On this episode of Spark: Virtual choirs, virtual mourning, and the story of stuff. To listen to the whole show, or download the MP3 (runs 54:00).
The Story of Stuff is the name of a video Annie Leonard made for the web a couple of years ago. So far, nearly 10 million people have seen it. In the video, Annie talks about where our stuff comes from: the supply chain of how it's made, where and by whom. And where it goes when we throw it out. Now, Annie has a book out that goes into more detail about all of those issues. (Runs 10:33)
On April 22 (Earth Day 2010), online repair guide iFixit announced that it will expand beyond Apple products, and open up its publishing platform. Now, anyone who knows how to fix anything can publish a repair guide on iFixit. The goal is to become like a Wikipedia for repair manuals: "the free repair manual that you can edit." Nora talks to Kyle Wiens, CEO of iFixit. (Runs 6:55)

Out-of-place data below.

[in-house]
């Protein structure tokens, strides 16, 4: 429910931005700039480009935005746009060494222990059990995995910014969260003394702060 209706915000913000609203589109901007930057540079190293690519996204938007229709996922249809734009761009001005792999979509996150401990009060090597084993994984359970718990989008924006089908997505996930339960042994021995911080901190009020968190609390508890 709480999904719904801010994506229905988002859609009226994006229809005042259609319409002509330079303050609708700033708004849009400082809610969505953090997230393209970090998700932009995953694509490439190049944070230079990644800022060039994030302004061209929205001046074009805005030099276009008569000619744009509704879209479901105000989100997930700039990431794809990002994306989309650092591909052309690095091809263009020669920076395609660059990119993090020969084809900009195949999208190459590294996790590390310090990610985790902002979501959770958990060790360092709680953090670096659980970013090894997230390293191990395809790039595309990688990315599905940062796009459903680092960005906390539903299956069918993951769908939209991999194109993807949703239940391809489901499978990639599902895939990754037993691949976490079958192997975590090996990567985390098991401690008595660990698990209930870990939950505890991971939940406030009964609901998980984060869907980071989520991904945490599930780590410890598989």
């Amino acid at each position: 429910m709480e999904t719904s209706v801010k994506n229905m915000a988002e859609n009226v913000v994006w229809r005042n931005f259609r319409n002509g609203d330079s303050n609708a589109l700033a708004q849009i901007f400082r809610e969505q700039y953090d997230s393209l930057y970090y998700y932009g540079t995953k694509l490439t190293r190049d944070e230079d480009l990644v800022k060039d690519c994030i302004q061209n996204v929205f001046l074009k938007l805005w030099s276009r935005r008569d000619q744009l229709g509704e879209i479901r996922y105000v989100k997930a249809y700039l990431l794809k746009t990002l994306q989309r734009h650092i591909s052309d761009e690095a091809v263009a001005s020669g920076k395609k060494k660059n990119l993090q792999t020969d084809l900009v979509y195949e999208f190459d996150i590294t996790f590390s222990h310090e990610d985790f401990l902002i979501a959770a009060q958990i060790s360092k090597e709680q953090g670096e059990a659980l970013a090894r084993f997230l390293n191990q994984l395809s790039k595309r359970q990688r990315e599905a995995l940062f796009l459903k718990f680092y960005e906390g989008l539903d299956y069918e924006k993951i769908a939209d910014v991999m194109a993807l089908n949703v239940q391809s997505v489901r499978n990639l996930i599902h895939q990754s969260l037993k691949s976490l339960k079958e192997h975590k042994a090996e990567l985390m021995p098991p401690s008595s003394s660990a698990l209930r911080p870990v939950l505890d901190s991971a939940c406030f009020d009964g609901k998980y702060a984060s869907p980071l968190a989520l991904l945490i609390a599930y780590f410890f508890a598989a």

Virtual mourning: strangers are posting sentiments of support and sympathy to memorial pages, blogs, and online obituaries for people they never knew. We saw this during the Haitian earthquake, when Facebook groups for missing people were set up. Or on the Facebook group Prayers for Baby Isaiah James. Or Eva Markvoort's blog, 65 Red Roses, which chronicled her experience living with cystic fibrosis. Nora talked to Anabel Quan-Haase about how technology extends human empathy to people we don't know in the real world. (Runs 10:14)
Eric Whitacre tells the story of his virtual choir -- a group of individual singers, each sitting alone at their webcam, recording individual vocal parts for a large choral piece. The pieces are edited together, and together, they sing as a choir. (Runs 8:39)
YouTube says that "every minute, 24 hours of video is uploaded" it its service. So when there's more video online than you could possibly hope to watch, how do you find (and preserve) the good stuff? To try and answer that, we revisit Nora's 2008 interview with Rick Prelinger. In the world of archived video, he's a bit of a celebrity, thanks in part to the Prelinger Archives. (Runs 7:03)